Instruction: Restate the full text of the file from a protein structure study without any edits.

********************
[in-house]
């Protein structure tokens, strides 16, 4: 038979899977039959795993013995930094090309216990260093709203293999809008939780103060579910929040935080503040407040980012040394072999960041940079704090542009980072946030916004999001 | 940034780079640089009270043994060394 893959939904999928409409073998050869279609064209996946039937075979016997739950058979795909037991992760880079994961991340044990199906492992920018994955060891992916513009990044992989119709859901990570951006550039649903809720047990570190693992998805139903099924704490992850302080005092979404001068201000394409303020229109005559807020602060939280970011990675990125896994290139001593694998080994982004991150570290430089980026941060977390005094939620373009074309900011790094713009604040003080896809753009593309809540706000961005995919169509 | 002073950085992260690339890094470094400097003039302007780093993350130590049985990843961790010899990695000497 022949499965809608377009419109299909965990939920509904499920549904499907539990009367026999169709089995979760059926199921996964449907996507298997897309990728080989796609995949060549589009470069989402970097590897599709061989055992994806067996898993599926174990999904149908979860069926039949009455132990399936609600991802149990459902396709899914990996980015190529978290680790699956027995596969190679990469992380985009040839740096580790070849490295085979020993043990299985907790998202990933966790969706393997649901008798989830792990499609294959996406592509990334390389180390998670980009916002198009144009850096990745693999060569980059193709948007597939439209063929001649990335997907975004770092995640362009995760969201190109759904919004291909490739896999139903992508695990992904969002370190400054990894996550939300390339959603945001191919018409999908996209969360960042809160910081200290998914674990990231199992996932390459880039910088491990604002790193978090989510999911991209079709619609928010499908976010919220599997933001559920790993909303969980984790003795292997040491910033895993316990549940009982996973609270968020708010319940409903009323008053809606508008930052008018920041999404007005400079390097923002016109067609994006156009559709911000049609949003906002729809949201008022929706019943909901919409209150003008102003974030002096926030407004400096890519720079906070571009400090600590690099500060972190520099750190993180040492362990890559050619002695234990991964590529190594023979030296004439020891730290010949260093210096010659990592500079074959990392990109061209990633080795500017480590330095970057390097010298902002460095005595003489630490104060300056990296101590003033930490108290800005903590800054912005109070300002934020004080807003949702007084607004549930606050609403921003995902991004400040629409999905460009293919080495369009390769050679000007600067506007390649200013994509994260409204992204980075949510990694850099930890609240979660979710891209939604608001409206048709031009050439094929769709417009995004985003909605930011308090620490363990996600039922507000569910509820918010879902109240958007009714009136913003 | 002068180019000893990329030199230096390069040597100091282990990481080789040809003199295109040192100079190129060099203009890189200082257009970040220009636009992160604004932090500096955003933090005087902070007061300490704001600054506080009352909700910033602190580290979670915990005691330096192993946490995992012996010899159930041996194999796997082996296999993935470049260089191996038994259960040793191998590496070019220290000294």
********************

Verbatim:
[in-house]
């Protein structure tokens, strides 16, 4: 038979899977039959795993013995930094090309216990260093709203293999809008939780103060579910929040935080503040407040980012040394072999960041940079704090542009980072946030916004999001 | 940034780079640089009270043994060394 893959939904999928409409073998050869279609064209996946039937075979016997739950058979795909037991992760880079994961991340044990199906492992920018994955060891992916513009990044992989119709859901990570951006550039649903809720047990570190693992998805139903099924704490992850302080005092979404001068201000394409303020229109005559807020602060939280970011990675990125896994290139001593694998080994982004991150570290430089980026941060977390005094939620373009074309900011790094713009604040003080896809753009593309809540706000961005995919169509 | 002073950085992260690339890094470094400097003039302007780093993350130590049985990843961790010899990695000497 022949499965809608377009419109299909965990939920509904499920549904499907539990009367026999169709089995979760059926199921996964449907996507298997897309990728080989796609995949060549589009470069989402970097590897599709061989055992994806067996898993599926174990999904149908979860069926039949009455132990399936609600991802149990459902396709899914990996980015190529978290680790699956027995596969190679990469992380985009040839740096580790070849490295085979020993043990299985907790998202990933966790969706393997649901008798989830792990499609294959996406592509990334390389180390998670980009916002198009144009850096990745693999060569980059193709948007597939439209063929001649990335997907975004770092995640362009995760969201190109759904919004291909490739896999139903992508695990992904969002370190400054990894996550939300390339959603945001191919018409999908996209969360960042809160910081200290998914674990990231199992996932390459880039910088491990604002790193978090989510999911991209079709619609928010499908976010919220599997933001559920790993909303969980984790003795292997040491910033895993316990549940009982996973609270968020708010319940409903009323008053809606508008930052008018920041999404007005400079390097923002016109067609994006156009559709911000049609949003906002729809949201008022929706019943909901919409209150003008102003974030002096926030407004400096890519720079906070571009400090600590690099500060972190520099750190993180040492362990890559050619002695234990991964590529190594023979030296004439020891730290010949260093210096010659990592500079074959990392990109061209990633080795500017480590330095970057390097010298902002460095005595003489630490104060300056990296101590003033930490108290800005903590800054912005109070300002934020004080807003949702007084607004549930606050609403921003995902991004400040629409999905460009293919080495369009390769050679000007600067506007390649200013994509994260409204992204980075949510990694850099930890609240979660979710891209939604608001409206048709031009050439094929769709417009995004985003909605930011308090620490363990996600039922507000569910509820918010879902109240958007009714009136913003 | 002068180019000893990329030199230096390069040597100091282990990481080789040809003199295109040192100079190129060099203009890189200082257009970040220009636009992160604004932090500096955003933090005087902070007061300490704001600054506080009352909700910033602190580290979670915990005691330096192993946490995992012996010899159930041996194999796997082996296999993935470049260089191996038994259960040793191998590496070019220290000294």